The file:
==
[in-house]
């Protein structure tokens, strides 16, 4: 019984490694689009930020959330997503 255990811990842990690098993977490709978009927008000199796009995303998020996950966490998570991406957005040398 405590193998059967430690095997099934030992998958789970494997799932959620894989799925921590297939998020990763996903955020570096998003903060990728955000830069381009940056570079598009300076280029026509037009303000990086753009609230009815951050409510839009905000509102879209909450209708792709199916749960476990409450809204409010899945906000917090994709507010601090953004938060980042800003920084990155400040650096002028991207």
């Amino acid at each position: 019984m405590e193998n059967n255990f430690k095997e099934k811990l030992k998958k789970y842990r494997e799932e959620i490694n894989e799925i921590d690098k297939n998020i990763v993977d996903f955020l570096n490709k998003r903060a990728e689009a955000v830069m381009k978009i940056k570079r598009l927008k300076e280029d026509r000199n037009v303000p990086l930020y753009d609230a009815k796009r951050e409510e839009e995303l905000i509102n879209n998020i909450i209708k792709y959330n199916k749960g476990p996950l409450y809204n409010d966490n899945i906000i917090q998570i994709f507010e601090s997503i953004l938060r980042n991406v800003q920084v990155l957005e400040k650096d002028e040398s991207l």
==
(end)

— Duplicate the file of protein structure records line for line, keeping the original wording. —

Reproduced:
[in-house]
């Protein structure tokens, strides 16, 4: 019984490694689009930020959330997503 255990811990842990690098993977490709978009927008000199796009995303998020996950966490998570991406957005040398 405590193998059967430690095997099934030992998958789970494997799932959620894989799925921590297939998020990763996903955020570096998003903060990728955000830069381009940056570079598009300076280029026509037009303000990086753009609230009815951050409510839009905000509102879209909450209708792709199916749960476990409450809204409010899945906000917090994709507010601090953004938060980042800003920084990155400040650096002028991207």
């Amino acid at each position: 019984m405590e193998n059967n255990f430690k095997e099934k811990l030992k998958k789970y842990r494997e799932e959620i490694n894989e799925i921590d690098k297939n998020i990763v993977d996903f955020l570096n490709k998003r903060a990728e689009a955000v830069m381009k978009i940056k570079r598009l927008k300076e280029d026509r000199n037009v303000p990086l930020y753009d609230a009815k796009r951050e409510e839009e995303l905000i509102n879209n998020i909450i209708k792709y959330n199916k749960g476990p996950l409450y809204n409010d966490n899945i906000i917090q998570i994709f507010e601090s997503i953004l938060r980042n991406v800003q920084v990155l957005e400040k650096d002028e040398s991207l």